A team of researchers investigating the transmission of HIV have discovered that HIV antibodies provide sterilizing immunity by inhibiting the infection of the first cell. The research is published in the journal Cell Reports Medicine.
“HIV is a virus that is transmitted via bodily fluids,” explains Prof. Dr. Klaus Überla, head of the Institute of Clinical and Molecular Virology at FAU. “Most of the time, it passes through the mucus membranes of the genital tract or the rectum and penetrates individual cells of the immune system located in the mucus membranes with the aid of its envelope protein. From here, the virus spreads to the entire organism and weakens the immune system.”
About 39 million people infected with HIV worldwide
The virus has spread rapidly since HIV infections first became known in 1981. According to the Joint United Nations Program on HIV/AIDS, about 39 million people worldwide were infected with the virus as of 2022. There is still no cure and a vaccine has not yet been developed, but treatments are continuously improving.
“For over 20 years, we have known about antibodies that protect the cells from an infection with HIV. They can make different variants of the HI virus harmless, which means they have a broad neutralizing effect,” explains virologist Überla. “We were not aware how exactly this process works, and at which point the antibodies block the spread of the virus in the entire organism until now.”
HIV antibodies suppress infection in the first cells
The current research project now provides the answers. In conjunction with his team at the Institute of Clinical and Molecular Virology at Universitätsklinikum Erlangen and Dr. Christiane Stahl-Hennig from the German Primate Center in Göttingen, Überla has now been able to demonstrate that HIV antibodies inhibit the infection of the very first cells and that the concentration of antibodies in the mucous membranes are high enough for this to occur.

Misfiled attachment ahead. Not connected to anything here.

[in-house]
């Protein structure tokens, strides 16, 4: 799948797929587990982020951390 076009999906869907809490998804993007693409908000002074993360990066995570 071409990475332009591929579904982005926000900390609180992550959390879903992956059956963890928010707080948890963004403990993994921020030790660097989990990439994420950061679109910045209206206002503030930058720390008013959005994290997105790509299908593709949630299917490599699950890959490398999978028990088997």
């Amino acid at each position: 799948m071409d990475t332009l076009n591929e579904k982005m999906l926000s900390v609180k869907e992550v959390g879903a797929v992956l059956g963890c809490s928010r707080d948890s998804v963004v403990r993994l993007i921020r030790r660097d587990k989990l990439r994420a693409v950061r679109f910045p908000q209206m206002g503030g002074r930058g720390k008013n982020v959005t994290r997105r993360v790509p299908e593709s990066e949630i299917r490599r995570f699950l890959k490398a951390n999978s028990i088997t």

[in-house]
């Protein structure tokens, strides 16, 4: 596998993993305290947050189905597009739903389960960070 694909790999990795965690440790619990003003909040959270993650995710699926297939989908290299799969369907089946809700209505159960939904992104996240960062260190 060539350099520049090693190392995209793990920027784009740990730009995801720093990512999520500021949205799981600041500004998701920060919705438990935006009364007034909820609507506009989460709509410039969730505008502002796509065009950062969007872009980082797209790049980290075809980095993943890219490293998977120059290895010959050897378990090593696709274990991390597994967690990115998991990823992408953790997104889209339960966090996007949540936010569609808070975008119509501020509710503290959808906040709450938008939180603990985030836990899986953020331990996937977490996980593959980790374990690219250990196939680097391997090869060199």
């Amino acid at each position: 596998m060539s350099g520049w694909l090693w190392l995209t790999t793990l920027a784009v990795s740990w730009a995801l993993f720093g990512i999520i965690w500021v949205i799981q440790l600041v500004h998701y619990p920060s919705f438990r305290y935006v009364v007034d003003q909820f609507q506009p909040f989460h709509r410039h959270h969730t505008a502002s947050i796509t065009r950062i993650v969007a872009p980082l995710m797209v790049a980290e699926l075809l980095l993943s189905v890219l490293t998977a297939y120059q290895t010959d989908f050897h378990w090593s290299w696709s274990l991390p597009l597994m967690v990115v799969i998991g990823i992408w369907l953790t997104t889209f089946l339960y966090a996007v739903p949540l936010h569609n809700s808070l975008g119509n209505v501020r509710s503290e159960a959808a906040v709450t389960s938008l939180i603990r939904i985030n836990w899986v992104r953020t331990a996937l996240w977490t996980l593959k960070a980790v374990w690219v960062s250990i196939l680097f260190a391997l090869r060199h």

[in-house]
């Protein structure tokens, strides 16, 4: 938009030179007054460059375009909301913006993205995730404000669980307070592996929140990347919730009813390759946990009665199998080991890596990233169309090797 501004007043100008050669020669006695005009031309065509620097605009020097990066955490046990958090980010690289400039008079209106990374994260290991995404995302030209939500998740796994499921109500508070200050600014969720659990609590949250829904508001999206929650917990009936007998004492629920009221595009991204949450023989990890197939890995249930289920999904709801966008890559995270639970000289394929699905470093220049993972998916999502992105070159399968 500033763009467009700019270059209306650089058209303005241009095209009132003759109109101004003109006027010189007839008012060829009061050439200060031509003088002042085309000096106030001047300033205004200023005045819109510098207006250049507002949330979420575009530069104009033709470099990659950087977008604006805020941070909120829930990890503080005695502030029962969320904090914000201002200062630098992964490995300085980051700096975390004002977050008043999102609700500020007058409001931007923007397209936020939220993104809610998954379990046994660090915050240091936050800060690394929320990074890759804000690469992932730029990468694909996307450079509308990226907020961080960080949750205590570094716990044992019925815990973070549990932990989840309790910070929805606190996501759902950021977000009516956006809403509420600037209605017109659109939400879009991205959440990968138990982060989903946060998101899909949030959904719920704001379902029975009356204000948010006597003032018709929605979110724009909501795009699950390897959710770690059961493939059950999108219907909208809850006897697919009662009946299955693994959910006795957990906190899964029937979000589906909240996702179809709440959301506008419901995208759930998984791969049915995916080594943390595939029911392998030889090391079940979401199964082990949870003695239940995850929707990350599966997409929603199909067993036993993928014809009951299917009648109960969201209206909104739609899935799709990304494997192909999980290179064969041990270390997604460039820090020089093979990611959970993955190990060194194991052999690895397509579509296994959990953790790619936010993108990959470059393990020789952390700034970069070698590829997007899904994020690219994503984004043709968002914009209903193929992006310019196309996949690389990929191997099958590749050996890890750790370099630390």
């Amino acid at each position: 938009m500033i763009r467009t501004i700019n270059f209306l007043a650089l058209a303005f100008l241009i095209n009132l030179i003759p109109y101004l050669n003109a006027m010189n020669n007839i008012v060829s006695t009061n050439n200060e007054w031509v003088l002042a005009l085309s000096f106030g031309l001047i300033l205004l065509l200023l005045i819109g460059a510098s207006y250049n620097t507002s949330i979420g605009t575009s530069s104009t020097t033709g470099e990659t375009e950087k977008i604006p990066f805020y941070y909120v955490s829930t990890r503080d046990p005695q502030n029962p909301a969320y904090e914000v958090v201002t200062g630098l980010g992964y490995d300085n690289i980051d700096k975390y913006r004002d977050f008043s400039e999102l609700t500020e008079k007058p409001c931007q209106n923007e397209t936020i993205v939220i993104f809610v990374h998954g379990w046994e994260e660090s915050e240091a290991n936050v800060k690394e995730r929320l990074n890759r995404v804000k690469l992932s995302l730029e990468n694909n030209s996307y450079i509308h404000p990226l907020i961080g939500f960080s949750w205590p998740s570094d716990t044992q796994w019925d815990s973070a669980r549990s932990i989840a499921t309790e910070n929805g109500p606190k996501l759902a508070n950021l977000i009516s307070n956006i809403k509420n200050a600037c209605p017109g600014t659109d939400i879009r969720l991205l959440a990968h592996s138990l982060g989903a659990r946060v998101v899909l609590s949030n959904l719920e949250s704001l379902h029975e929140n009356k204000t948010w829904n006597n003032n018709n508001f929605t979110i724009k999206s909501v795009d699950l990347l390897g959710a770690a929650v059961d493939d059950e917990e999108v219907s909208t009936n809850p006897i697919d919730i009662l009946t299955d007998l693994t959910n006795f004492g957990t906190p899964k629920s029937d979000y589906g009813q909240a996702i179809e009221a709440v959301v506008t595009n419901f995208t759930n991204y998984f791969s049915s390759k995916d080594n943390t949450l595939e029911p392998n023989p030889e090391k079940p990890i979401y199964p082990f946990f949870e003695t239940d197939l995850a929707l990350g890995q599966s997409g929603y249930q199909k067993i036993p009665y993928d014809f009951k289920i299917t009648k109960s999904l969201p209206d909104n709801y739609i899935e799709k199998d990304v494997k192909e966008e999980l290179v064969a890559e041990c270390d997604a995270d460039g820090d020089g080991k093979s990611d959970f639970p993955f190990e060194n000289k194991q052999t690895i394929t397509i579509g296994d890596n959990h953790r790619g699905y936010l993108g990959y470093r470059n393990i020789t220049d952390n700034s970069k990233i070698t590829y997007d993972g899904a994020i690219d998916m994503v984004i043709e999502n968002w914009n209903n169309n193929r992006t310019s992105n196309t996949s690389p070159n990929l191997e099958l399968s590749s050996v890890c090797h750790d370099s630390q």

The researchers developed something known as challenge viruses based on simian immunodeficiency virus (SIV). “These viruses only use the HIV envelope protein to penetrate the very first cell. They subsequently switch and then only use the envelope protein of the simian immunodeficiency virus,” explains Überla. In studies based on animal experimentation, these challenge viruses were exposed to selected HIV antibodies.
These were selected in such a way that they only bind to the envelope protein of HIV, but not to the envelope protein of the simian immunodeficiency virus. “The HIV antibodies prevented infections with the virus via the mucous membrane of the rectum in the animal experiments,” reports Überla. “A sufficient concentration of antibodies were present in the mucous membrane and they blocked the infection in the very first cell in the mucous membrane.”
This sterilizing immunity—complete protection from an infection—is especially important for HIV. “It ensures that infected cells initially do not form viral proteins, even if they carry the genome for the virus,” explains Überla. “Years later, when antibody levels have dropped, these latent infected cells could reactivate the virus and still cause an infection.”
The antibodies used in the study are still undergoing clinical development, but after their approval, they could provide a promising approach to protecting people against an infection with HIV.
Viktoria Stab et al, HIV-1 neutralizing antibodies provide sterilizing immunity by blocking infection of the first cells, Cell Reports Medicine (2023). DOI: 10.1016/j.xcrm.2023.101201
Cell Reports Medicine
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